Owl Adventures is a mobile zoo and educational business which has a static display on the grounds of the Museum Gardens in York, UK. While visiting York with the Englishman, we wandered across the display of owls in the garden. I veered from the path so I could watch all of the owls, each sitting atop a stand. The Englishman’s father generously paid for me to hold an owl while learning about it. There was a variety of owls of all shapes and sizes and I had difficulty choosing just one. The Englishman picked out the tiniest owl for me. The falconer placed a colossal leather glove on my hand and presented me with George, the American ground owl. We had to move slightly away from the larger owls because they were making George nervous. Apparently George could be a “meal” in the real world. Not only could I hold George and stroke his soft feathers under his head, I was given a lesson on him, too.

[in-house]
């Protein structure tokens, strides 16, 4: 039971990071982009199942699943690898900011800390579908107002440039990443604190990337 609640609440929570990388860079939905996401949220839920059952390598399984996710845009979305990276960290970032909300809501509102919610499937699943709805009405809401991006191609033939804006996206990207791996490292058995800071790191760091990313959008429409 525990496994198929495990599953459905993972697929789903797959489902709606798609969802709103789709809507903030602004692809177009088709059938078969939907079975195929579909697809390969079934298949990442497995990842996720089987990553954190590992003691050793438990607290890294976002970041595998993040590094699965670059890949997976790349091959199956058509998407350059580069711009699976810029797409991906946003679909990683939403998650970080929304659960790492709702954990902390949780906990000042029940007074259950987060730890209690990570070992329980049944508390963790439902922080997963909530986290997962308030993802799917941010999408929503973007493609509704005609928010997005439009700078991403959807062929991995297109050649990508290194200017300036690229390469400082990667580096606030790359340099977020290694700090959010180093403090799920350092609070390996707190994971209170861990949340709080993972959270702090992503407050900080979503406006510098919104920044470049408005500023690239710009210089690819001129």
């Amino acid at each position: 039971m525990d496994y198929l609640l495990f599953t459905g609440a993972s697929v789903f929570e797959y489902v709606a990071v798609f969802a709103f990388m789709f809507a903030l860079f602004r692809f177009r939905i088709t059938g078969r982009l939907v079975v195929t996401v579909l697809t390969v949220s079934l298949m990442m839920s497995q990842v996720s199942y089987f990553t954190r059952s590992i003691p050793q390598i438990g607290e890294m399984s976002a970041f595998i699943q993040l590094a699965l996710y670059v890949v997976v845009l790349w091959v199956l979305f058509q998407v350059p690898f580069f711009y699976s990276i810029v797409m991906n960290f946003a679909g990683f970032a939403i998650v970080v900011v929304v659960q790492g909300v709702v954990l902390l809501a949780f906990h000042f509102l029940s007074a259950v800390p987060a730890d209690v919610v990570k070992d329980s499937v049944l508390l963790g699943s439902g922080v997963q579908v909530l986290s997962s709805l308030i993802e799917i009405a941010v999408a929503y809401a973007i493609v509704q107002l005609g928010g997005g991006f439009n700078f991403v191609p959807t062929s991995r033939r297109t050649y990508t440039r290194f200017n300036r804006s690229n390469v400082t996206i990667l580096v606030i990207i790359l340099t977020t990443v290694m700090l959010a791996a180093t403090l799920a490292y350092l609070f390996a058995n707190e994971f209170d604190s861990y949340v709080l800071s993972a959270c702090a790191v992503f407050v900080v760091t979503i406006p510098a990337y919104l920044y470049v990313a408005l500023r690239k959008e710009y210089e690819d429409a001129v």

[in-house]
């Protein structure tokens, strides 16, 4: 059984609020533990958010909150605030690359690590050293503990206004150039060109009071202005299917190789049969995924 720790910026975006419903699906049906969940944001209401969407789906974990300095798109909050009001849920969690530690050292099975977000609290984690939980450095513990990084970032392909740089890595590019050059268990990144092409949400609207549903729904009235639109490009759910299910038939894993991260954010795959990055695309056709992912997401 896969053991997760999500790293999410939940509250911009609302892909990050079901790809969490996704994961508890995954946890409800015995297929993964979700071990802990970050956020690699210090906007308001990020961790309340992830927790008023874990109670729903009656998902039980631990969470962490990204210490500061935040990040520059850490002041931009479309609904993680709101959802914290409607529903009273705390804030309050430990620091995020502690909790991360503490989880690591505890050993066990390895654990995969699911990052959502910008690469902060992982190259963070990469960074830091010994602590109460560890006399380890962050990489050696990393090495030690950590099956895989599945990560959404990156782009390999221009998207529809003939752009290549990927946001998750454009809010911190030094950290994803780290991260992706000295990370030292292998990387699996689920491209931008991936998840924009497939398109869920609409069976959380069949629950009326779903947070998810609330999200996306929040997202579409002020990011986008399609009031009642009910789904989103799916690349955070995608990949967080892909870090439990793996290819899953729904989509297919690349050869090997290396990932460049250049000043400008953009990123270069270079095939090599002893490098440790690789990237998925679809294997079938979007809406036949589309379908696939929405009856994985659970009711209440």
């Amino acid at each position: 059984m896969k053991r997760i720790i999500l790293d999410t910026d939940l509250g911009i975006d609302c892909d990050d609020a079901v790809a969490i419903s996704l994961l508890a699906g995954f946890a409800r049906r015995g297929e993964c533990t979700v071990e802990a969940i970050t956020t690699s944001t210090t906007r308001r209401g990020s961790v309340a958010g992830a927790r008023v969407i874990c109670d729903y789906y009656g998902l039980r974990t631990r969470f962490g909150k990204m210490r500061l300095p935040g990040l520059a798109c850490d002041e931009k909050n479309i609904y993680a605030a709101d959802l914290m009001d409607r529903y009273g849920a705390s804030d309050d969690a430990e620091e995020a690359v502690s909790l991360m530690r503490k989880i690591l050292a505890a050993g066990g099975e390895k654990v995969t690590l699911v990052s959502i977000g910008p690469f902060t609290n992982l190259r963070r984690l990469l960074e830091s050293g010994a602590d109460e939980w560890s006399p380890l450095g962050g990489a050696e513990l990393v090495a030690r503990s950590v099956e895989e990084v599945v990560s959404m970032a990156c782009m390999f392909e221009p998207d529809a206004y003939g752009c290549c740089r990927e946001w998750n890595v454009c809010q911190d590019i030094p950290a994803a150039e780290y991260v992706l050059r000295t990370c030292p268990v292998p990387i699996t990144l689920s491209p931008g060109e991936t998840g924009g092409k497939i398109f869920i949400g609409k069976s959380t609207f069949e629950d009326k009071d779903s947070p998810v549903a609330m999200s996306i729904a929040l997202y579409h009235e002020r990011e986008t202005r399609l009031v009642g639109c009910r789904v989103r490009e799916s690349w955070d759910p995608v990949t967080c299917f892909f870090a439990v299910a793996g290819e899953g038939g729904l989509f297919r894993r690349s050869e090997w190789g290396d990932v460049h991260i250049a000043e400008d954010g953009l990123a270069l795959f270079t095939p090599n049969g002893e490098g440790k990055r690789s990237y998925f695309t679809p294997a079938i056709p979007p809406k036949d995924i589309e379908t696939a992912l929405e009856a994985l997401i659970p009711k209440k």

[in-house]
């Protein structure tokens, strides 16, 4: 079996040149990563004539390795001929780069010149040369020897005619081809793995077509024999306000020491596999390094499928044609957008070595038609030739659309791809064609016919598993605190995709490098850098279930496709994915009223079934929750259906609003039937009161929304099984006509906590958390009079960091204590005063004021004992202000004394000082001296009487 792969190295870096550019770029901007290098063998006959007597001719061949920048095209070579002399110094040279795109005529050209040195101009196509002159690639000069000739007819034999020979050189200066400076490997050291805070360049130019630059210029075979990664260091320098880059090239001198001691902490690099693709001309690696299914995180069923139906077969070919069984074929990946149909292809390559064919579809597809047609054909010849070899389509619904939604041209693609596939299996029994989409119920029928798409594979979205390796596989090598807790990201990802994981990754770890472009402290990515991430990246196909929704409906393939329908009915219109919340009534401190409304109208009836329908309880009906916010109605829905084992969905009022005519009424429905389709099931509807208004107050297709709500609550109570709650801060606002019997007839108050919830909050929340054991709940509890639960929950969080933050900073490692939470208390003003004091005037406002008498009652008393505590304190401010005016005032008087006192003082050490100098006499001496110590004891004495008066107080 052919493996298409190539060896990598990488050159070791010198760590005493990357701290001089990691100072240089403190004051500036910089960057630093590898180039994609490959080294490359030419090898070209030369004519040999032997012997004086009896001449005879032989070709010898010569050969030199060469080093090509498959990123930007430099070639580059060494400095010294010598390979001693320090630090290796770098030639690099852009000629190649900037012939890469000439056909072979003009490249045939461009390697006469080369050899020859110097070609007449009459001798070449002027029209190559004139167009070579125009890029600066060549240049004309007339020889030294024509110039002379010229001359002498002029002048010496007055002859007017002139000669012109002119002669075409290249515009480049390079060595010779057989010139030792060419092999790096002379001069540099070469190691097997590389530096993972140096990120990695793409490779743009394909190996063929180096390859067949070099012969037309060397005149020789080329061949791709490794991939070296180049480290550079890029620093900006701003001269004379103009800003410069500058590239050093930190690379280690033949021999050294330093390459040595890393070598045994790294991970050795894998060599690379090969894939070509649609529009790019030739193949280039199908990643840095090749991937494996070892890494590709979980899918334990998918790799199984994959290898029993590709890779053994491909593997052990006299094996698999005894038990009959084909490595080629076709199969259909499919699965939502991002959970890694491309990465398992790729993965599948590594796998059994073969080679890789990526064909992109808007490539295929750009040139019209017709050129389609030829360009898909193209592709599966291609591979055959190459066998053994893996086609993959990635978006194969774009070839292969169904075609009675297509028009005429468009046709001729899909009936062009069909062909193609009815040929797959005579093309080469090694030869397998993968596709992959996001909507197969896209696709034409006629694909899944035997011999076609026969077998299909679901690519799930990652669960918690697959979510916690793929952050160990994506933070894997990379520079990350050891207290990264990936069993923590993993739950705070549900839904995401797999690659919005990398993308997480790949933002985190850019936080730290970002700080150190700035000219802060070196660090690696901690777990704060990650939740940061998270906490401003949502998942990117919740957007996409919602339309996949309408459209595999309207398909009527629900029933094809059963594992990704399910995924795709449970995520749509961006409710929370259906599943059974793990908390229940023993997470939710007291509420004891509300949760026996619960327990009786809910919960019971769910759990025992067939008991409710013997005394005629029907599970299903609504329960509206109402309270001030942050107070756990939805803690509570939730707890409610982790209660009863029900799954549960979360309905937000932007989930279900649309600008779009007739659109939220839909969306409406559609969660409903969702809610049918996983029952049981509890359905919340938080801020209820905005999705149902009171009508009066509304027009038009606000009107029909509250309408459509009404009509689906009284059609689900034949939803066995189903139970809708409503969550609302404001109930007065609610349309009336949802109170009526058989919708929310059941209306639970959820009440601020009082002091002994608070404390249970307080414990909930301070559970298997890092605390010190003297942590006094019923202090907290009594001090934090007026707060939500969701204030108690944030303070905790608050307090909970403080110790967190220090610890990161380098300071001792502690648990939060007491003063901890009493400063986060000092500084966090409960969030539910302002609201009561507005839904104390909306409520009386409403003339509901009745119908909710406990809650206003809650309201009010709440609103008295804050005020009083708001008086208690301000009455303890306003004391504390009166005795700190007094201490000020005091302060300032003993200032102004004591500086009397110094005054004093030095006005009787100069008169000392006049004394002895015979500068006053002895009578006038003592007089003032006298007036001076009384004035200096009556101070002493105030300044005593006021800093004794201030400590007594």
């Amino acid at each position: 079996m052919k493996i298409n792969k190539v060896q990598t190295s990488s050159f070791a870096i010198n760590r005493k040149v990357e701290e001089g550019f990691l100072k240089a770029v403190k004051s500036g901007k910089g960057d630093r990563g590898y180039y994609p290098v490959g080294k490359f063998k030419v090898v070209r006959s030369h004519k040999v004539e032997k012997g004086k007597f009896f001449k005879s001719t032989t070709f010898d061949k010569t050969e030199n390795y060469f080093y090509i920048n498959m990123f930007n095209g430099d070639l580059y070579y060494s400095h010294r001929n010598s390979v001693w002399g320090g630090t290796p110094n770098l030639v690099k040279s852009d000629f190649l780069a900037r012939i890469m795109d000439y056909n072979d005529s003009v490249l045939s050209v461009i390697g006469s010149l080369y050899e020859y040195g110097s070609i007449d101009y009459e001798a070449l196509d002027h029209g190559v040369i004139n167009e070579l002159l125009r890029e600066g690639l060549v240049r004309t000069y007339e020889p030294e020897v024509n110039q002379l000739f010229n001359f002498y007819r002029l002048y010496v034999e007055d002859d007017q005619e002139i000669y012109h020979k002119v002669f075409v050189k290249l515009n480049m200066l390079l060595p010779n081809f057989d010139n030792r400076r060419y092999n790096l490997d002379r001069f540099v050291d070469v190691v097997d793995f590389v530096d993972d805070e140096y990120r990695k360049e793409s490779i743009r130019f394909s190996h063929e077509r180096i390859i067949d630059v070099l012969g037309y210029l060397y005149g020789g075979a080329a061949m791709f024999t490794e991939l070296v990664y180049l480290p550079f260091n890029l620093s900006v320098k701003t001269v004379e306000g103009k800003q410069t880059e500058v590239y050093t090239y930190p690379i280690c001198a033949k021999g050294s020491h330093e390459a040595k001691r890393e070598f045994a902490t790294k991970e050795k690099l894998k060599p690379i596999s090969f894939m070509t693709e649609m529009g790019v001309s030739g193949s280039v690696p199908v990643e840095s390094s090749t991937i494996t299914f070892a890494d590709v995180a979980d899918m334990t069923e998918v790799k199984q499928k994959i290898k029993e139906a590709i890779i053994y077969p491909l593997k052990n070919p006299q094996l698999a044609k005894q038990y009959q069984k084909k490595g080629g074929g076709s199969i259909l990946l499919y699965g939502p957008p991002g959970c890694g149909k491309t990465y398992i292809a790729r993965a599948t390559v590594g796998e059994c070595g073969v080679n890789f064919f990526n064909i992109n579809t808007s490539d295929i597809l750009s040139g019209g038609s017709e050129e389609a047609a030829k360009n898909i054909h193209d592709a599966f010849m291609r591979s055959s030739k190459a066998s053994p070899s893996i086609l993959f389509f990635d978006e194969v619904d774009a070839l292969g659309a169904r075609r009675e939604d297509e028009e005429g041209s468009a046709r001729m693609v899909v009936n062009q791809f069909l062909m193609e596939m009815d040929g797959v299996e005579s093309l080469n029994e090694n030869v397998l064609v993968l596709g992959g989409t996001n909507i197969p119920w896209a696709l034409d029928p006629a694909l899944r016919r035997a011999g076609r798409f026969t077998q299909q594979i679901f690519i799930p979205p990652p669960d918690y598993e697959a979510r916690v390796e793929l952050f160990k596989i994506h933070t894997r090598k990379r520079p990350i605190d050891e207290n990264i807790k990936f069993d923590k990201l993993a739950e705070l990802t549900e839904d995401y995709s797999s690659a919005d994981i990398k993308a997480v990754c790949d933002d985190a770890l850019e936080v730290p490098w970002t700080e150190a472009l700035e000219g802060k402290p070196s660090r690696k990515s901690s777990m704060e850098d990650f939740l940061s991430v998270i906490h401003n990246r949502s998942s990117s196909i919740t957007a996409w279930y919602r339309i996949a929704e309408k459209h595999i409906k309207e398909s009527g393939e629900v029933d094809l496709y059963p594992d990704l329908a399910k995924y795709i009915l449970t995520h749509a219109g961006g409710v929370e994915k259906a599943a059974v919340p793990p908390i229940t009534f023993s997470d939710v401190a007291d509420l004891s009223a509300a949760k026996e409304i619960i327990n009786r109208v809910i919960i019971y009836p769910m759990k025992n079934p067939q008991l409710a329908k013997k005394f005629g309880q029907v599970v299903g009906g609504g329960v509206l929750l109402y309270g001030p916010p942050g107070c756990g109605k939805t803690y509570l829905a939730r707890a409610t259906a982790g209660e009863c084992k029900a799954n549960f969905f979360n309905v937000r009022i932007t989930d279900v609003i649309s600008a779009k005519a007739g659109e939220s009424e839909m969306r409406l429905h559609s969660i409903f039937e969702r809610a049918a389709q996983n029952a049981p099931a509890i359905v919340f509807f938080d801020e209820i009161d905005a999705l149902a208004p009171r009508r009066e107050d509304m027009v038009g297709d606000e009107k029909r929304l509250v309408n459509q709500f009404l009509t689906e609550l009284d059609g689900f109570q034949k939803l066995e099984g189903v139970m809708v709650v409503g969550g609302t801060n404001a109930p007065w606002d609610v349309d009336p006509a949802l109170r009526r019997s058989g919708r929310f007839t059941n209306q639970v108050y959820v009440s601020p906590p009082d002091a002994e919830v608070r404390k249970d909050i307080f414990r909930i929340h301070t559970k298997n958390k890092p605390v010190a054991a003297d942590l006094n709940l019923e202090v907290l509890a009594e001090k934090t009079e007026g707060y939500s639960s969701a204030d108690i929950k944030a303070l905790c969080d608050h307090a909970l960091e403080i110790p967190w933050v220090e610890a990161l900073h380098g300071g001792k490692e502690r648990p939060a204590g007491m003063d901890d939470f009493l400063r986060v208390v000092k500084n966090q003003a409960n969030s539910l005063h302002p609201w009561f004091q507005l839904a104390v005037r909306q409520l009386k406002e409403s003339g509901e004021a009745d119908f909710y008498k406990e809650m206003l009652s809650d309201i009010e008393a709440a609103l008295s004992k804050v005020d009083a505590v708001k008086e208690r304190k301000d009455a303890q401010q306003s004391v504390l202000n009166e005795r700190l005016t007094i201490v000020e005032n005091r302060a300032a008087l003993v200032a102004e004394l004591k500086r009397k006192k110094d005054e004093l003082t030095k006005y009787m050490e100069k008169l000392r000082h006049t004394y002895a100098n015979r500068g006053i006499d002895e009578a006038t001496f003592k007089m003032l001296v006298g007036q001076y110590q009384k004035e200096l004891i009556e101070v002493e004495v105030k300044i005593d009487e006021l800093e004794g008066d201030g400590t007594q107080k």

American ground owls or burrowing owls eat insects, small mammals, amphibians, reptiles, and other birds depending on the time of year and what is available. The beetle is a favorite meal. A burrowing owl is most active at dawn and dusk. They live in burrows dug by other animals in open, treeless spaces, and in the United States and they are often found in burrows of prairie dogs.
I was smitten with the bitty bird. He was calm and seemed to enjoy being touched just as much as I enjoyed having the owl perched on my gloved hand. So, while I did so many touristy things in York including exploring York Minister, walking a part of the wall, strolling through the town and floating down the river on the tour boat, the best part was the chance to hold an owl on a beautiful fall afternoon.